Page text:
“My fourth daughter would open up to me,” she says. “When she began her periods, she told me, and I got her an old cotton cloth and folded it for her. I had several she would wash and keep.”

Some of the girls opted out of school because of how difficult it was to manage their cycle every month. The World Bank estimates that across Sub-Saharan Africa, one in ten girls misses school during their menstrual cycle, and many drop out of school altogether.

Working towards a solution—together

When the staff at Mulatsi Church of Uganda learned of all the struggles women and girls were going through, they were moved to intervene.

Then a group of Compassion church partners, of which Mulatsi Church of Uganda is part, applied for funding for menstrual hygiene interventions through Compassion’s Complementary Inventions. With the funds they received, the churches were able to educate their communities on the importance of menstrual hygiene—and teach their communities how to make reusable sanitary pads. One set of seven reusable pads costs $1.50 to make and will last an entire year.

Community members make reusable sanitary pads together.

Community members make reusable sanitary pads together.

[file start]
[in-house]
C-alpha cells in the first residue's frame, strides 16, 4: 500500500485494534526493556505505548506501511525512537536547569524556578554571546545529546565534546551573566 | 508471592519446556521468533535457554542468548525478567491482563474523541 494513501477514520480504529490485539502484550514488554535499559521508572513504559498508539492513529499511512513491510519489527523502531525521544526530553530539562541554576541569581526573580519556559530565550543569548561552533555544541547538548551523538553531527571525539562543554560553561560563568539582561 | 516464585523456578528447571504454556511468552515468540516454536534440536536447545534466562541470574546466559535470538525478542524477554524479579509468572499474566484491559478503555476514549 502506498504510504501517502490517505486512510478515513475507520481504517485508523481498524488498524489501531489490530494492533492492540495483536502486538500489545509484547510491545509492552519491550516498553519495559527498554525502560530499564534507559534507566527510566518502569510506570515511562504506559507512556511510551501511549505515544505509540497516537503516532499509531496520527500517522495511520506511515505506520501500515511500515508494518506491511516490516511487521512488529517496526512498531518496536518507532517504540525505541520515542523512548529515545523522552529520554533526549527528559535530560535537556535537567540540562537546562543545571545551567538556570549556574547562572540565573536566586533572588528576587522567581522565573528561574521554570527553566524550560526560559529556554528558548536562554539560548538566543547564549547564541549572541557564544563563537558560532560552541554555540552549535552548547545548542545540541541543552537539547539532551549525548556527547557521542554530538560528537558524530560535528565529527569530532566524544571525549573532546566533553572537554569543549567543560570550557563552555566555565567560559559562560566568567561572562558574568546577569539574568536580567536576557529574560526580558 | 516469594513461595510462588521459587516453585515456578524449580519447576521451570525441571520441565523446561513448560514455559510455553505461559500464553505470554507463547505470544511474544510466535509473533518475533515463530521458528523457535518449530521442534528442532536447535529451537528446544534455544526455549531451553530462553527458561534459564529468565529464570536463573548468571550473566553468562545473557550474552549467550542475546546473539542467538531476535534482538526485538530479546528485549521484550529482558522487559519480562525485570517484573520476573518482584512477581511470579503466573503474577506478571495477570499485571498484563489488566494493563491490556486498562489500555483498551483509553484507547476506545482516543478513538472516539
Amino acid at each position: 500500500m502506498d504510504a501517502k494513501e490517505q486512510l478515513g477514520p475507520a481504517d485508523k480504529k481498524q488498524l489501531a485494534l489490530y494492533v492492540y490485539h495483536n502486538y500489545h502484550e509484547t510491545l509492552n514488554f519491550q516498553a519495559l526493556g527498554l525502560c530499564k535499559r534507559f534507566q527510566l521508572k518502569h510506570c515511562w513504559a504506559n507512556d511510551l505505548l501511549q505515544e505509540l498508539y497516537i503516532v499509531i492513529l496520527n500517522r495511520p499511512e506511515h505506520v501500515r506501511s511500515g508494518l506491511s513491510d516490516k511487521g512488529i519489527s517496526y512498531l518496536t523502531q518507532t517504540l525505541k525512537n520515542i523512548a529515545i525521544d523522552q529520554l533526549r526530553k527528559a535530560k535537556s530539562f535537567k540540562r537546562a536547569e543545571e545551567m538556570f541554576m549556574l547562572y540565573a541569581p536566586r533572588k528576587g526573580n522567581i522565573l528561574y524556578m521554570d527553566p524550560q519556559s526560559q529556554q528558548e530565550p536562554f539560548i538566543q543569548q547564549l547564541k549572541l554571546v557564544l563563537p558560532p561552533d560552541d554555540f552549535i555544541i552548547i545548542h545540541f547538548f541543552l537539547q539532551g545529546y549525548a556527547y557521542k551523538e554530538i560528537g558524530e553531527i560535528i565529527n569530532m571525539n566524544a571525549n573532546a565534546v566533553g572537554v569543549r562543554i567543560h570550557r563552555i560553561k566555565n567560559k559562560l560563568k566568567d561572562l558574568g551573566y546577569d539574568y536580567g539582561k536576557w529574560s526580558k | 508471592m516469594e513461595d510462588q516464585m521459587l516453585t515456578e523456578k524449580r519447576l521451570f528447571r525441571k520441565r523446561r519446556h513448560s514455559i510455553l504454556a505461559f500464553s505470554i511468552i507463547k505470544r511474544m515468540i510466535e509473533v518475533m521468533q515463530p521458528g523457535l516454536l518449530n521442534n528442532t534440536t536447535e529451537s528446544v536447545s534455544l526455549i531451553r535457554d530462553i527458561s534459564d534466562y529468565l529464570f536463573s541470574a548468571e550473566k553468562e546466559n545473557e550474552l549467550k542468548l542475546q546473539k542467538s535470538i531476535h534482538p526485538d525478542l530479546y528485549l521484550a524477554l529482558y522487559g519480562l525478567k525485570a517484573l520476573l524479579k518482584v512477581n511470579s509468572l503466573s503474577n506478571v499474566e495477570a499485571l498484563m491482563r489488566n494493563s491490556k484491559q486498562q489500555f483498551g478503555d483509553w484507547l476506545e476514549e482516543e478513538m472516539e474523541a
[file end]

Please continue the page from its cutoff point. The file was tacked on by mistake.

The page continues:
The center staff first learned how to make the reusable pads, and then conducted training for community members—both women and men. They not only trained Compassion beneficiaries and their parents, but also students at three local schools, and other local leaders, who were then able to teach others in the community. All churches in the group received training, and everyone who received training was asked to train others in turn.

The project also specifically addressed men’s attitude towards menstruation and feminine hygiene. While the project was led by women, men followed closely as unexpected—but welcome—allies. Milton says, “After the training, I realized that as a father I should learn how to make these sanitary pads.” The making of reusable pads has also become a source of income generation for families. “It has also helped me because now I am able to make them and sell them and get money to do other things,” says Milton.

Milton and his family.

Milton and his family.

At first, other men demeaned Milton when they saw him making and selling sanitary pads. “In the beginning it was shameful before the men in the community. But I found it useful. I have now educated other men. I think [their attitude] stemmed from their background.,” says Milton.

International Day of the Girl is a day we hope will prompt people like you to get involved and make a difference in the life of a girl. Girls and women like you and I, who can say "YES, Lord! Use me, and may I be openhanded with the things you’ve given me to encourage and uplift my sisters worldwide." 

So, would you join us in praying for girls around the world on October 11? To learn more about how you can tell a girl that she is loved and her life has value and worth, click here.